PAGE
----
Countdown City

Countdown City is the second of three novels by Ben Winters. The Last Policeman is the first and you can find it reviewed here.

The world is falling into chaos. Former detective Hank Palace accepts a request from an old friend to find her husband. In a world full of suicides, murders, drugs, stockpiling, scammers, conspiracy theorists, and ‘bucket listers’ this is no easy task. Armed with only his dog, his police issued pistol, and a hunch he does the best he can to connect the dots and find the missing man. What use is it if the world is ending in three months? No use, but Officer Palace has always been a detective and this is how he chooses to live his last few months: with integrity and the best way he can.

While the novel is on its face a mystery, the setting is what makes it remarkable. Through the eyes of the kind of person who doesn’t leave his post, Winters explores just how quickly and in what ways our world would destroy itself given the chance. Not physically with the impending meteor but psychologically as people face their end. Death is a certainty in our lives, of course, but we can almost always imagine we have more time than we really do. The entire world is diagnosed terminal and instead of a few cancer patients running off to enjoy their last months it’s the entire world. People delude themselves into thinking there is a chance in the world after the asteroid hits, when a thick layer of ash fills the atmosphere and induces an ice age. It’s the same hope we all have: that there might be more time than we thought, our lives might go on, and happily so, eventually. The result of this hope is fierce competition for resources. The tiny town in the middle of nowhere devolves first into a tense community that is slowly hemorrhaging members and resources then into a faceless mob, tearing through and murdering everyone they can find.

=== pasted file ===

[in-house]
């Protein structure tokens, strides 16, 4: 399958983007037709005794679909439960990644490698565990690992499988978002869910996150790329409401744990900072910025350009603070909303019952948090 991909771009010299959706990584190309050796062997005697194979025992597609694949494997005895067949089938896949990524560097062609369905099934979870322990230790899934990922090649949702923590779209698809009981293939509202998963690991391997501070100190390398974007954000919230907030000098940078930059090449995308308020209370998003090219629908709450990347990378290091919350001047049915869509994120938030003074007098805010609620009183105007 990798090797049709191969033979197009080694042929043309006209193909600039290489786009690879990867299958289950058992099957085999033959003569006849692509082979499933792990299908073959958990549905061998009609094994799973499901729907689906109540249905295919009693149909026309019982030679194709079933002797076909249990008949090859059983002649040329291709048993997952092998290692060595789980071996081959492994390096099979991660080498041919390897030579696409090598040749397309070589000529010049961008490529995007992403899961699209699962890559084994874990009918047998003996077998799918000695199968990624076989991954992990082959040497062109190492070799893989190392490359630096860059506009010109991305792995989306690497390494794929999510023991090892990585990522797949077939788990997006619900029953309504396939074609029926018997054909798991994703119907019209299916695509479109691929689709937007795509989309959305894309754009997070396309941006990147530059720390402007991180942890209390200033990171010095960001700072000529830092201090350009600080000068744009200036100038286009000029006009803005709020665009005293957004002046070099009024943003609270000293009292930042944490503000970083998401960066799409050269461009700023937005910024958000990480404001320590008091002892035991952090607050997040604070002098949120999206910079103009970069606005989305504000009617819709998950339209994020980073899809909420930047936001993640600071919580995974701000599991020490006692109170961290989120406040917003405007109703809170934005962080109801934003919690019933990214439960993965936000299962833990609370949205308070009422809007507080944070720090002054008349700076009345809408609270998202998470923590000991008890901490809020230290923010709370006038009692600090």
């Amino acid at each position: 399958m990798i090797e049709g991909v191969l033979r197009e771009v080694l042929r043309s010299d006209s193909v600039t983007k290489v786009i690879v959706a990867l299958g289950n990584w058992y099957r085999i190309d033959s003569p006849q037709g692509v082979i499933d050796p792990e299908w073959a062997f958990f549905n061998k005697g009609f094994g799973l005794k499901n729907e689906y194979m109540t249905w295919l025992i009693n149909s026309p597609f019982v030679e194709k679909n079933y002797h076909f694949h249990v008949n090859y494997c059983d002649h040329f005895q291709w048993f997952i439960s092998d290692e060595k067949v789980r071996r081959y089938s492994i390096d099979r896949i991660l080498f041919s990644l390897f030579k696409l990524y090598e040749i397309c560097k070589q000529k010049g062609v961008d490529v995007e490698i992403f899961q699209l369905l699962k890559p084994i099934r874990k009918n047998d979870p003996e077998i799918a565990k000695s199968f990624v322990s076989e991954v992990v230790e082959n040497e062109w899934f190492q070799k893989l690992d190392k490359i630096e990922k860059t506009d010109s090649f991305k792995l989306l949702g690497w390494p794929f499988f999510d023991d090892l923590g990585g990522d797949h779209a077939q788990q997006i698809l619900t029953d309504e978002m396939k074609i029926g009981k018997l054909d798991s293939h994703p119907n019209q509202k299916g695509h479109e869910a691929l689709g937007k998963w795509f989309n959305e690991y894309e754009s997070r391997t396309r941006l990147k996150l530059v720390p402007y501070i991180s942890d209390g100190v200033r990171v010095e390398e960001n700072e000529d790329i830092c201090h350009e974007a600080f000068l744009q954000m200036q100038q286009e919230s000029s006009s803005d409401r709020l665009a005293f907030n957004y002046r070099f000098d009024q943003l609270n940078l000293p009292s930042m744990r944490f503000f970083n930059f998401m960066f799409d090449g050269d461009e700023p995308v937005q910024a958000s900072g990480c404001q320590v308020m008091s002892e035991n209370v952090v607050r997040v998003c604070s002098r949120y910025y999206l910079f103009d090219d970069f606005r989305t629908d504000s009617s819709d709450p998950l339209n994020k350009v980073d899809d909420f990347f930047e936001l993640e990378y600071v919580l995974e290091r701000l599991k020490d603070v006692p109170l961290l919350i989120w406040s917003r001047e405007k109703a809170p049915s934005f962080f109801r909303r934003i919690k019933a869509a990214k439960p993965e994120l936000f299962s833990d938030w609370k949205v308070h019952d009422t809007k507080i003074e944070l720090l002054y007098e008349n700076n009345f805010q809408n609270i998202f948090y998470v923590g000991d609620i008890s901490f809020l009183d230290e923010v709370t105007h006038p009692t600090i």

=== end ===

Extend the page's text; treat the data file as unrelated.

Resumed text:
Winters watches this devolution through the eyes of Officer Palace and projects an outcome for humankind that is highly unsavory. That is what fascinates me about this series. The characters are all well written and the plot moves enough to keep it interesting, but the real truth is the fall of man.

The third book hasn’t been completed yet and I’m curious to watch the final two months before the meteor hits. It feels like there isn’t any further down for humanity to go so I’m interested in the author’s projections. So far I recommend them both. Light reading, entertaining, and thought provoking but only if you let it, it won’t pressure you into intellectuality.